Facet joints are paired spinal joints found on the posterior aspect of the spine. There is one joint on each side of the spine at each cervical, thoracic, and lumbar level. These joints, along with spinal disks, help provide support and mobility during movement and each spinal vertebral level. These joints are like other joints in the body with joint cartilage and lubricating joint fluid called synovial fluid produced by a joint lining called the synovium. Facet joints have the same tissues as knees and hips.
Cervical facet joint pain can result in neck pain with radiation into shoulder or shoulder blade area, and/or headache. Neck stiffness and muscle tenderness is also common. It is also common to experience sensations or sounds often described by patients as ‘grinding’, ‘popping’, ‘cracking’, ‘gravel’, or ‘sand paper’ in the neck or back. Thoracic facet joint pain can cause middle back pain, usually, at the level of the shoulder blades or below. Lumbar facet joint pain can cause low back pain with radiation into the buttock, hip, or thigh. These neck and back pain symptoms are usually worse in the morning and improve within a few second to minutes after walking around and limbering up. The symptoms are also often worsened by prolonged sitting or standing and make standing upright out of a chair difficult, and again, typically improves with movement. Most patients will have spinal tenderness overlying the affected areas. Pain is often aggravated by leaning back (extension) and/or twisting (rotation) of the neck or back, and can be relieved by bending forward (flexion). Cervical facet pain can cause pain when turning the head while driving or difficulty at night relaxing the neck when lying down. Lumbar facet pain can also cause difficulty lying flat on ones back. If the arthritis is causing a pinched nerve or spinal stenosis symptoms can include arm or leg pain, numbness, tingling, or muscle weakness.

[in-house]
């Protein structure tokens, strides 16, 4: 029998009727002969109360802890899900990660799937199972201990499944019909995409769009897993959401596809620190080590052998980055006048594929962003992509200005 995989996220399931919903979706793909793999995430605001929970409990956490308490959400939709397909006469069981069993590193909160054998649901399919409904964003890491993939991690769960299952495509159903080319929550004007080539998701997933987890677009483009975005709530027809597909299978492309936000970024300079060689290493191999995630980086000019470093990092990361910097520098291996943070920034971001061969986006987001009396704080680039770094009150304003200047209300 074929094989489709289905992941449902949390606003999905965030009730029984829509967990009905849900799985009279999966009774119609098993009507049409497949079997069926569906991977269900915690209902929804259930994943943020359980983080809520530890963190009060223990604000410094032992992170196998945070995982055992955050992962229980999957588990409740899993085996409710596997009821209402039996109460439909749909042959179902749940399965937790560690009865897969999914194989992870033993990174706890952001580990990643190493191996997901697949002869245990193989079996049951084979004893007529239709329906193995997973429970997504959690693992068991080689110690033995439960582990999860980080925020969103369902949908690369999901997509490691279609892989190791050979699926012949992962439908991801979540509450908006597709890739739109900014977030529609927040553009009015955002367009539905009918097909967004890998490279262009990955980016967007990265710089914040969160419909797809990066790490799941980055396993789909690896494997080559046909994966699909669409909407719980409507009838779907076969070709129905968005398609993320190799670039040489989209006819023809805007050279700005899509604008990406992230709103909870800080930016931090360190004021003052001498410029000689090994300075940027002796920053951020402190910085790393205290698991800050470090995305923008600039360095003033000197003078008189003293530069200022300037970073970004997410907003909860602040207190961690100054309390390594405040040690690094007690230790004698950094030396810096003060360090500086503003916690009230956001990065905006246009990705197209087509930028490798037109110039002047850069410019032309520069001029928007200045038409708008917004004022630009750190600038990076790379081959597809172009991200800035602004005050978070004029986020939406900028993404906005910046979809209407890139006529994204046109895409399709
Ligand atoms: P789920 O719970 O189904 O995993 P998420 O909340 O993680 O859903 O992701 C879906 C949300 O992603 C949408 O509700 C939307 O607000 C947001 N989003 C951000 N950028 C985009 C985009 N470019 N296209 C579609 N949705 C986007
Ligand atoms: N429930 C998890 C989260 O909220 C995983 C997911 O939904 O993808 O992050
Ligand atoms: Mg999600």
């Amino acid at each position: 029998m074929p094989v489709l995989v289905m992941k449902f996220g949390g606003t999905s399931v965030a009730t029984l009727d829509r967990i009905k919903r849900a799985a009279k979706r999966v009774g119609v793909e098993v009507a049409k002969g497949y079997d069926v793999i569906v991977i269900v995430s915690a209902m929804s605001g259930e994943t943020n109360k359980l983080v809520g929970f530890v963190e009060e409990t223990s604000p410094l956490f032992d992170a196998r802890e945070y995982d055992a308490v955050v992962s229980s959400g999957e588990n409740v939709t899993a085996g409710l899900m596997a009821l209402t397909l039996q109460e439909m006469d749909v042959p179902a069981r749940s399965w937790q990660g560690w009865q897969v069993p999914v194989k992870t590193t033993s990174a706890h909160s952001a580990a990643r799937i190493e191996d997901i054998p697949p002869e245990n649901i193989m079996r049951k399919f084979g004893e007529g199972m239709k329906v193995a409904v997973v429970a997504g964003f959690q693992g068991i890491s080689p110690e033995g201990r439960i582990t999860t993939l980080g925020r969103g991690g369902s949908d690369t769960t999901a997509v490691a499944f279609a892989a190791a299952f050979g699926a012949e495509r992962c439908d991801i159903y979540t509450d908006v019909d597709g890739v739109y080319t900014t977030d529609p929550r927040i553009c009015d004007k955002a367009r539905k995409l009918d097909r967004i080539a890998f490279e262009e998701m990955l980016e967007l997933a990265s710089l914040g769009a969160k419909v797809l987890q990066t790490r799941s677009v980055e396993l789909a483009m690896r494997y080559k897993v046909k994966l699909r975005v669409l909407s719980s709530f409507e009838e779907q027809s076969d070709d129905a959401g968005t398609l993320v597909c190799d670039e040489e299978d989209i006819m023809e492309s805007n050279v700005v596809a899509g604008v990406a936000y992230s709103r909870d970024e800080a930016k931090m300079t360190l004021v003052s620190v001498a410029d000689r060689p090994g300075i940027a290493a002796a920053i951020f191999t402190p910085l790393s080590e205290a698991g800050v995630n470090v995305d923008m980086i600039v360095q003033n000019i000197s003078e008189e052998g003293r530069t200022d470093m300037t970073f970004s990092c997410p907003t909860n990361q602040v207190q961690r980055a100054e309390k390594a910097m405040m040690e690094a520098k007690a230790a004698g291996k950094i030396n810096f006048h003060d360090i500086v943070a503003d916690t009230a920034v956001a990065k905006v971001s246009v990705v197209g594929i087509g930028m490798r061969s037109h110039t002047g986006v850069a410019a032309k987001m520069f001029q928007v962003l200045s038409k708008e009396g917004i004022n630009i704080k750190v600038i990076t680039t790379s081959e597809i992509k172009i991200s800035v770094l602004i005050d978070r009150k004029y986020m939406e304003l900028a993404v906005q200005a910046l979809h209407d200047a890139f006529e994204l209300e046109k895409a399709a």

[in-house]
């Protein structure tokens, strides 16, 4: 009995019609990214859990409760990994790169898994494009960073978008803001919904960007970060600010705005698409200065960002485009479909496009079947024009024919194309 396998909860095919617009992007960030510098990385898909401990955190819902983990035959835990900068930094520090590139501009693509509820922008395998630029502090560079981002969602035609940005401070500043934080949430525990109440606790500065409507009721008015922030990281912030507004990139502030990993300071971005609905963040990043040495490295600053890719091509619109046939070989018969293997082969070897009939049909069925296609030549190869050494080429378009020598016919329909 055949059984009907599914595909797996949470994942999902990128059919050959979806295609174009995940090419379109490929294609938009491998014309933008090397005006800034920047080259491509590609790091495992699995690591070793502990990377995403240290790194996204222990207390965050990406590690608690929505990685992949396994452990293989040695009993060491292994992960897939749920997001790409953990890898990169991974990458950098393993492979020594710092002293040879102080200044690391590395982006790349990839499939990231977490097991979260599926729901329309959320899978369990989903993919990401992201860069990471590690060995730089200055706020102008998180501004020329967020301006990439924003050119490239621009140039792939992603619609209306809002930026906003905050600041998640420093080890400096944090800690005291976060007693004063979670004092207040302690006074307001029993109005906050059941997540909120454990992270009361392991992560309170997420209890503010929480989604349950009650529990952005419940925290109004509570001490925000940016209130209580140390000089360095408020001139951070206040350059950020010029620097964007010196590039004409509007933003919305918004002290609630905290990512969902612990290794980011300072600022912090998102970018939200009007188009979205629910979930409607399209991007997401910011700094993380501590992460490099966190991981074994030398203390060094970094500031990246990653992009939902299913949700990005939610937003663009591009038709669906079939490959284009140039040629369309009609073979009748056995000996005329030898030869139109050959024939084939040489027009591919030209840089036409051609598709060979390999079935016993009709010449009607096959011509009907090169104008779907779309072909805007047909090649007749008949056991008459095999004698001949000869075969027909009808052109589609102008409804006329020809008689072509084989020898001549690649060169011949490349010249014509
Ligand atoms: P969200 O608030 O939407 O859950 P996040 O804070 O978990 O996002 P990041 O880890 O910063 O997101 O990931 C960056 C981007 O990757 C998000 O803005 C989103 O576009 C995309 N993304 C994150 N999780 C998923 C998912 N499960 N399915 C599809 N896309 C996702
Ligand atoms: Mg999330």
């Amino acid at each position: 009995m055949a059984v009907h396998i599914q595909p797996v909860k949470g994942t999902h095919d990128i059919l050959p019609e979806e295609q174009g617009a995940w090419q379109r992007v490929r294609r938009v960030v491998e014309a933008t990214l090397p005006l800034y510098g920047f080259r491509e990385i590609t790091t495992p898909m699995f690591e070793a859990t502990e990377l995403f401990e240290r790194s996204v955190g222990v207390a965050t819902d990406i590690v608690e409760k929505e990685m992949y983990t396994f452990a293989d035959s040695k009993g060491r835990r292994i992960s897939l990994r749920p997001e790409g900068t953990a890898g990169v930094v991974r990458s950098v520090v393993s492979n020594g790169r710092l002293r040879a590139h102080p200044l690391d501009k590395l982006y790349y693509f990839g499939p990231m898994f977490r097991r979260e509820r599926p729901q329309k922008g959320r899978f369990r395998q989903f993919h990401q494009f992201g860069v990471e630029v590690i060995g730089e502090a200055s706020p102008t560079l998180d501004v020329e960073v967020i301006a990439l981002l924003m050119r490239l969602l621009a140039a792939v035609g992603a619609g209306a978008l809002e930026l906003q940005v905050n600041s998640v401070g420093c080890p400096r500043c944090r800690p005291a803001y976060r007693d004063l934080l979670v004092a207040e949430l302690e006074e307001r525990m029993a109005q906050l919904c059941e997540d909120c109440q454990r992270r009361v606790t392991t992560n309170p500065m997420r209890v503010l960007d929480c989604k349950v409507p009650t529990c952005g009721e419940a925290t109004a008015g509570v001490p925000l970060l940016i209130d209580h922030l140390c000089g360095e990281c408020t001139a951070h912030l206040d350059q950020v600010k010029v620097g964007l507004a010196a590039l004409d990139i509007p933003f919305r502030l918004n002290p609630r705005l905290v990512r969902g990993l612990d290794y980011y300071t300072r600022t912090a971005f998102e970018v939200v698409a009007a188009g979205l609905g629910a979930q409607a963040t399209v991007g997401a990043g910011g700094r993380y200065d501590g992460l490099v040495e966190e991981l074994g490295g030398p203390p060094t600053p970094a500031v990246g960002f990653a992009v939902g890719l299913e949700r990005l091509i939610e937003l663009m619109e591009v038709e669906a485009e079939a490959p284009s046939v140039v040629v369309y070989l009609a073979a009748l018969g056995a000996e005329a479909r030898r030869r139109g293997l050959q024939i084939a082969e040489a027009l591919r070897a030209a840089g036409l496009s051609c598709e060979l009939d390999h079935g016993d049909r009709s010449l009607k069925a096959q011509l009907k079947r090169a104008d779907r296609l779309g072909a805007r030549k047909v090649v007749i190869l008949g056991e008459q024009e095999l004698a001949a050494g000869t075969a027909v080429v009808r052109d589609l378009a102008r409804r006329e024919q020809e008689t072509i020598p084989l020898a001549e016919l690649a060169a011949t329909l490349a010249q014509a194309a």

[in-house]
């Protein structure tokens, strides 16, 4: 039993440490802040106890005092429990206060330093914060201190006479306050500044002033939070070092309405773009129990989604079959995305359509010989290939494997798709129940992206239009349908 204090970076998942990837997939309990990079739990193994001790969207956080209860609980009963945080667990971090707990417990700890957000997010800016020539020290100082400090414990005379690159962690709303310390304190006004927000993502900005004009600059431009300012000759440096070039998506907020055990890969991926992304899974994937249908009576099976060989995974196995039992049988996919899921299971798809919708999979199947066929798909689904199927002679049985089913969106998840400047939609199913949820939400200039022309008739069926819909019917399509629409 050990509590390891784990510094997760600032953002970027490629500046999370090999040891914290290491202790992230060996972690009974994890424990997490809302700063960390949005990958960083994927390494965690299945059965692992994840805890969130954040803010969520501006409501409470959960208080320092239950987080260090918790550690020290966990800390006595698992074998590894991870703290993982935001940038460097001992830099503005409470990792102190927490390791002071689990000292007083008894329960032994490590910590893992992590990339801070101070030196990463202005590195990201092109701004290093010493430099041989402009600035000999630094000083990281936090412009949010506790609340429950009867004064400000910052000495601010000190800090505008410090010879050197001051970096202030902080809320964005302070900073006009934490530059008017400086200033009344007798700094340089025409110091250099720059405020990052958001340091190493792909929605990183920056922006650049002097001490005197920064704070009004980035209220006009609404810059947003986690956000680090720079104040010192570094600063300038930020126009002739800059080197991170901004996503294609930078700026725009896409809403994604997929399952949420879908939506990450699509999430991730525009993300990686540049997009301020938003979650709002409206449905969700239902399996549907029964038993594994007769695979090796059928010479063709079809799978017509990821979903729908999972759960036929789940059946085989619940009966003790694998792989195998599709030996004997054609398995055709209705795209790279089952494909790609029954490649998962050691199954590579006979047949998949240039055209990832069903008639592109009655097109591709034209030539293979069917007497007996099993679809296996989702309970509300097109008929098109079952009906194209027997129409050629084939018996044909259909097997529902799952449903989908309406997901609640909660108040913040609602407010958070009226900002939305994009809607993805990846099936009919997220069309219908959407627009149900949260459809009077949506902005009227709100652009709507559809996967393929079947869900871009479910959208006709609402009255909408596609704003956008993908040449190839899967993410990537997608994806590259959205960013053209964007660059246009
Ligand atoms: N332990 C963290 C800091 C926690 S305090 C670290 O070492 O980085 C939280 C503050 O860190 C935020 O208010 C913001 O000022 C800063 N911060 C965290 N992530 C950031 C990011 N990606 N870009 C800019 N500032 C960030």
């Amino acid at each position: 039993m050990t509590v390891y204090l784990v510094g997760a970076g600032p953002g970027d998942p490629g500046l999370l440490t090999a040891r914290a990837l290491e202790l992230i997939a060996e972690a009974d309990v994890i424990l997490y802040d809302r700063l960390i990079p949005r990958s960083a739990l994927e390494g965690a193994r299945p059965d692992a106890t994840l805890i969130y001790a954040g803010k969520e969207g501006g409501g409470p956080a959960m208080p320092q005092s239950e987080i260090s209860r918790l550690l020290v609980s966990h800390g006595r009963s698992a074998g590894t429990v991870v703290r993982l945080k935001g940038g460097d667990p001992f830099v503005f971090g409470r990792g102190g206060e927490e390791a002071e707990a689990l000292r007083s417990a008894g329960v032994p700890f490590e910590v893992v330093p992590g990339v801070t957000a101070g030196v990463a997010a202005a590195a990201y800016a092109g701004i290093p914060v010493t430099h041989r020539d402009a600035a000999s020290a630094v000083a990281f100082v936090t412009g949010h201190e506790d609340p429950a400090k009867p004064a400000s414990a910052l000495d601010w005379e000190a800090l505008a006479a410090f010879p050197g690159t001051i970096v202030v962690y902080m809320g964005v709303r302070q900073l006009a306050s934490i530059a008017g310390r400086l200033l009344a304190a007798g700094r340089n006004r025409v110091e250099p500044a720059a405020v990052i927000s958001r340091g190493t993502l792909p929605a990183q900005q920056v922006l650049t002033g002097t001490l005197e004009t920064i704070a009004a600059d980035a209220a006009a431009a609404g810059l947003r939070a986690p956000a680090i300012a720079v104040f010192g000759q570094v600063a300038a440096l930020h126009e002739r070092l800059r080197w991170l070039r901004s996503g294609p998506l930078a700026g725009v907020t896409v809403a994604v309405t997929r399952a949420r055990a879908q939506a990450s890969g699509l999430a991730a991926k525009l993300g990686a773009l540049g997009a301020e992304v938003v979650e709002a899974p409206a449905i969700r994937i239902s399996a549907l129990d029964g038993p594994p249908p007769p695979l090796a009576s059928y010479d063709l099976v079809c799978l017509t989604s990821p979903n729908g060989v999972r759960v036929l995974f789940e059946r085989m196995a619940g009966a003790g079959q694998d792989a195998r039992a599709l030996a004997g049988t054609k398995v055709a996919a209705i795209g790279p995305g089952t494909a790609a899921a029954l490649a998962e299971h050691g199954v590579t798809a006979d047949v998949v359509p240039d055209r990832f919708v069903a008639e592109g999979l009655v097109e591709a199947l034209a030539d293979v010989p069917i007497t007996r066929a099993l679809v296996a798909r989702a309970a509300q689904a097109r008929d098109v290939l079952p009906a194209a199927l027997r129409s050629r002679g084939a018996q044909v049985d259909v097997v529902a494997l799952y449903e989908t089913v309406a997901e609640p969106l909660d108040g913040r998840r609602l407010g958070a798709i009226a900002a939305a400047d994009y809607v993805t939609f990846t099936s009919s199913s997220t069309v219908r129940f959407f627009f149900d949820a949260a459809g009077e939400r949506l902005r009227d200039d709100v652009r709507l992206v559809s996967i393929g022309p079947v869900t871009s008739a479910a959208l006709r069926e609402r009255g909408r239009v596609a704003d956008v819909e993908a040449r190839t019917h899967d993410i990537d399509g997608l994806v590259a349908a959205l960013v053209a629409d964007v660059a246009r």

The facet joints help support weight-bearing and control movement between vertebrae of the spine. There are two facet joints (one on each side) at each spinal segment. These joints may degenerate. Degenerative joint changes are common in the older population, but may occur in younger adults, particularly with prior trauma.
Facet joint pain is spinal pain related to these joints in the cervical, thoracic, or lumbar spine. These pains are usually described as an ache or stiffness feeling and after often associated with spine muscle tenderness and stiffness. Symptoms can come and go. At times the symptoms are minimal but can flare with more moderate to severe activity . Severe incapacitating pain is not typical of facet pain. In more advanced cases of facet arthritis, bone spurs can form and/or the joints enlarge and pinch spinal nerves or the spinal cord and cause cause radicular pain or spinal stenosis symptoms. including Myelopathy, or injury to the spinal cord, can occur if the joints in the neck or thoracic area enlarge enough to compress the spinal cord itself.
As with other joints in the body, osteoarthritis (“wear and tear”) is the most common cause of this painful joint condition. Other conditions such as rheumatoid arthritis, ankylosing spondylitis, trauma or whiplash, and stresses related to degenerative disk disease, scoliosis, or prior back surgery can also contribute to spinal joint pain. In these conditions, inflammation and pain in the facets is most common in older populations as a degenerative process, but can also occur in younger people, particularly if there is a history of prior spine trauma including fracture or whiplash.